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Improving Regulatory Effectiveness through Better Targeting: Evidence from OSHA

  • Author(s): Johnson, Matthew S
  • Levine, David I
  • Toffel, Michael W
  • et al.
Abstract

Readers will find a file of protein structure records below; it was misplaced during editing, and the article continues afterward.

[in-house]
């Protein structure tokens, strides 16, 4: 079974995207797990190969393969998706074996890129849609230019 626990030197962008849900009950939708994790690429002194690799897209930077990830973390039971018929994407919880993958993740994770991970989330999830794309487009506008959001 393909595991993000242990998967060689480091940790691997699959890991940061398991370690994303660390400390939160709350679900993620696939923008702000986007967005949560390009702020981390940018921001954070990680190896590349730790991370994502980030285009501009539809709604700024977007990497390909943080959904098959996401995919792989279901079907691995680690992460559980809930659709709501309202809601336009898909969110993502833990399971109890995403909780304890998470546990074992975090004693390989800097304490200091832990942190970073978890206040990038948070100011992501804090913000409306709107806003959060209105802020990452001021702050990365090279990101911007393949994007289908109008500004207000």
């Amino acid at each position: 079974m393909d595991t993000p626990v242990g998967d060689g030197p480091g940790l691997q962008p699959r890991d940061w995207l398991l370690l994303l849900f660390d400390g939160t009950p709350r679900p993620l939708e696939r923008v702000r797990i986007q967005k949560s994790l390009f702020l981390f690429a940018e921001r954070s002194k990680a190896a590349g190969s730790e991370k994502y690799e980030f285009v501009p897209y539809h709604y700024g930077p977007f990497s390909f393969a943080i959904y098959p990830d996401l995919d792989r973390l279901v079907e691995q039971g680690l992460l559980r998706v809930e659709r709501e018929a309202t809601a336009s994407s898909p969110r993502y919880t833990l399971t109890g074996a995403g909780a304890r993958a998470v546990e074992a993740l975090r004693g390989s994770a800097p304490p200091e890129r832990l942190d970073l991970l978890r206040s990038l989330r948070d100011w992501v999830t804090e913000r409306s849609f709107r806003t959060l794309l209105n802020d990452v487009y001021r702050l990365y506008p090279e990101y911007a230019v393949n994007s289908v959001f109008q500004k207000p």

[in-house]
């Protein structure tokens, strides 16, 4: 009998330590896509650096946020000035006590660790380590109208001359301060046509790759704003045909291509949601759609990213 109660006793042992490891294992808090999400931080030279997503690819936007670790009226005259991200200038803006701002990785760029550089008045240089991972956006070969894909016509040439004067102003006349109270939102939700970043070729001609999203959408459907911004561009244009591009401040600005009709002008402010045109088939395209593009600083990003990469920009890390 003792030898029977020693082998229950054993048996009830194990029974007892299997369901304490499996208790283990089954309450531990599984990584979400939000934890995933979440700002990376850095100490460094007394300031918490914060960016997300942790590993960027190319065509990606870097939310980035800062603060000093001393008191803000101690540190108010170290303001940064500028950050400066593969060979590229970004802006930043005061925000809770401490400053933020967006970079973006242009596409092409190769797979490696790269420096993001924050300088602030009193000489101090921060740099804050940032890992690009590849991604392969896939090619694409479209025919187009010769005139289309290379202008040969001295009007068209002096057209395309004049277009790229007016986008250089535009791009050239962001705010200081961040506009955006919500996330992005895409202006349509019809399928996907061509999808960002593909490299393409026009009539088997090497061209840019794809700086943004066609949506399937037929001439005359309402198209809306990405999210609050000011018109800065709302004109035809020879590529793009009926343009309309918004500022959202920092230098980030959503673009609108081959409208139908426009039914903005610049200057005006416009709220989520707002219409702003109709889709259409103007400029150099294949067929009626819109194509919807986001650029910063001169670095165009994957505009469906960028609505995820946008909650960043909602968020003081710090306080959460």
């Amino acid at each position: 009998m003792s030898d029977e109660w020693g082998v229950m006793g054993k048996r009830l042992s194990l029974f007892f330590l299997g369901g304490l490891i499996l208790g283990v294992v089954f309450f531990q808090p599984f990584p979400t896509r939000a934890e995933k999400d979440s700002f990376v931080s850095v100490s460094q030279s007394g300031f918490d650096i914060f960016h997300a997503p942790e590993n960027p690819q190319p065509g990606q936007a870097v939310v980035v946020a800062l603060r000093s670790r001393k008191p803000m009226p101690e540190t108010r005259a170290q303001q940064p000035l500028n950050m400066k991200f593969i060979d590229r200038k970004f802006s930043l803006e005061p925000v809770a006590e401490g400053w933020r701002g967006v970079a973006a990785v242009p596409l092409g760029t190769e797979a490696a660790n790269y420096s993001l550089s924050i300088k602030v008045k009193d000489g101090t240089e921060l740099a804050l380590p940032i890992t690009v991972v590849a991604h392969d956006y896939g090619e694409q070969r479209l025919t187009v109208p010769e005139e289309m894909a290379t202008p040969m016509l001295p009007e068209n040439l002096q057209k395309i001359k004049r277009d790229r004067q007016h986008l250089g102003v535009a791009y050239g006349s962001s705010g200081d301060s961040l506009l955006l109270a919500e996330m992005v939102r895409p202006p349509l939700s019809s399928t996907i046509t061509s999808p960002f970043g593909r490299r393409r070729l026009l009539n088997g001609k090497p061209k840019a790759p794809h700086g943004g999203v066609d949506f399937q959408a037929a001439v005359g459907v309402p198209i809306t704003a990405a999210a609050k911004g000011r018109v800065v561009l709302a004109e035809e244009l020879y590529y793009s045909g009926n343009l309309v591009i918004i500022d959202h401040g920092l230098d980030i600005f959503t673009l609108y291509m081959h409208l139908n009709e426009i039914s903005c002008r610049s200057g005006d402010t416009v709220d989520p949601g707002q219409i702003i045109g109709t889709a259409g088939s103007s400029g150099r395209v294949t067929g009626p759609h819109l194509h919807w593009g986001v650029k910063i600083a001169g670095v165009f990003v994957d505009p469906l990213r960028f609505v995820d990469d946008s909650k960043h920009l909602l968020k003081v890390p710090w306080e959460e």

We study how a regulator can best allocate its limited inspection resources. We direct our analysis to a US Occupational Safety and Health Administration (OSHA) inspection program that targeted dangerous establishments and allocated some inspections via random assignment. We find that inspections reduced serious injuries by an average of 9% over the following five years. We use new machine learning methods to estimate the effects of counterfactual targeting rules OSHA could have deployed. OSHA could have averted over twice as many injuries if its inspections had targeted the establishments where we predict inspections would avert the most injuries. The agency could have averted nearly as many additional injuries by targeting the establishments predicted to have the most injuries. Both of these targeting regimes would have generated over $1 billion in social value over the decade we examine. Our results demonstrate the promise, and limitations, of using machine learning to improve resource allocation. JEL Classifications: I18; L51; J38; J8

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